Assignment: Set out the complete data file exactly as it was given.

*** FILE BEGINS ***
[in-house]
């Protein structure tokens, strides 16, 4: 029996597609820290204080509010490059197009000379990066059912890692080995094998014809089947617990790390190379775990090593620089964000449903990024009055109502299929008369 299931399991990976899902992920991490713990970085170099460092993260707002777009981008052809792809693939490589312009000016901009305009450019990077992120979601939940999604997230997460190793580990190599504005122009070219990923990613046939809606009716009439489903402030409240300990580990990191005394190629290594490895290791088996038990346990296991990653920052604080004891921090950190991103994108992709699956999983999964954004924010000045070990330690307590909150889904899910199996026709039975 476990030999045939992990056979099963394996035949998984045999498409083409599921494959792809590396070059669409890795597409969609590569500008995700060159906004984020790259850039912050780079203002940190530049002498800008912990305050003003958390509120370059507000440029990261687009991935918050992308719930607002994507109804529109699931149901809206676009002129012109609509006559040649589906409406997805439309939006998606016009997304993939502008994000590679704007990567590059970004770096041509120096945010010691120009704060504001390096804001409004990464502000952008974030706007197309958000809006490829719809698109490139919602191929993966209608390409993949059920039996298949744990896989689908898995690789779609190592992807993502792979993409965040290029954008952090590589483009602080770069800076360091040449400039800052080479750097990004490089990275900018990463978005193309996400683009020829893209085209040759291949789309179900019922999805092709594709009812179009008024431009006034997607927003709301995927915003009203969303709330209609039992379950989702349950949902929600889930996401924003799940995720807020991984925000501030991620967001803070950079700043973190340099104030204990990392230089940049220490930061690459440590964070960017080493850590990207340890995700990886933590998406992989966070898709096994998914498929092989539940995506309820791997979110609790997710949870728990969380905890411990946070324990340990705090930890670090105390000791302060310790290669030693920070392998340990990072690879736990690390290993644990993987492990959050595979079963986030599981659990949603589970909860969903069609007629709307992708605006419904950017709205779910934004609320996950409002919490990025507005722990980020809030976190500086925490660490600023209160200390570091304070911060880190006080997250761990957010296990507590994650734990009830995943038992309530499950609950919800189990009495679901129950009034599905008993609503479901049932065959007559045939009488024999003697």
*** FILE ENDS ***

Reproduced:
[in-house]
């Protein structure tokens, strides 16, 4: 029996597609820290204080509010490059197009000379990066059912890692080995094998014809089947617990790390190379775990090593620089964000449903990024009055109502299929008369 299931399991990976899902992920991490713990970085170099460092993260707002777009981008052809792809693939490589312009000016901009305009450019990077992120979601939940999604997230997460190793580990190599504005122009070219990923990613046939809606009716009439489903402030409240300990580990990191005394190629290594490895290791088996038990346990296991990653920052604080004891921090950190991103994108992709699956999983999964954004924010000045070990330690307590909150889904899910199996026709039975 476990030999045939992990056979099963394996035949998984045999498409083409599921494959792809590396070059669409890795597409969609590569500008995700060159906004984020790259850039912050780079203002940190530049002498800008912990305050003003958390509120370059507000440029990261687009991935918050992308719930607002994507109804529109699931149901809206676009002129012109609509006559040649589906409406997805439309939006998606016009997304993939502008994000590679704007990567590059970004770096041509120096945010010691120009704060504001390096804001409004990464502000952008974030706007197309958000809006490829719809698109490139919602191929993966209608390409993949059920039996298949744990896989689908898995690789779609190592992807993502792979993409965040290029954008952090590589483009602080770069800076360091040449400039800052080479750097990004490089990275900018990463978005193309996400683009020829893209085209040759291949789309179900019922999805092709594709009812179009008024431009006034997607927003709301995927915003009203969303709330209609039992379950989702349950949902929600889930996401924003799940995720807020991984925000501030991620967001803070950079700043973190340099104030204990990392230089940049220490930061690459440590964070960017080493850590990207340890995700990886933590998406992989966070898709096994998914498929092989539940995506309820791997979110609790997710949870728990969380905890411990946070324990340990705090930890670090105390000791302060310790290669030693920070392998340990990072690879736990690390290993644990993987492990959050595979079963986030599981659990949603589970909860969903069609007629709307992708605006419904950017709205779910934004609320996950409002919490990025507005722990980020809030976190500086925490660490600023209160200390570091304070911060880190006080997250761990957010296990507590994650734990009830995943038992309530499950609950919800189990009495679901129950009034599905008993609503479901049932065959007559045939009488024999003697």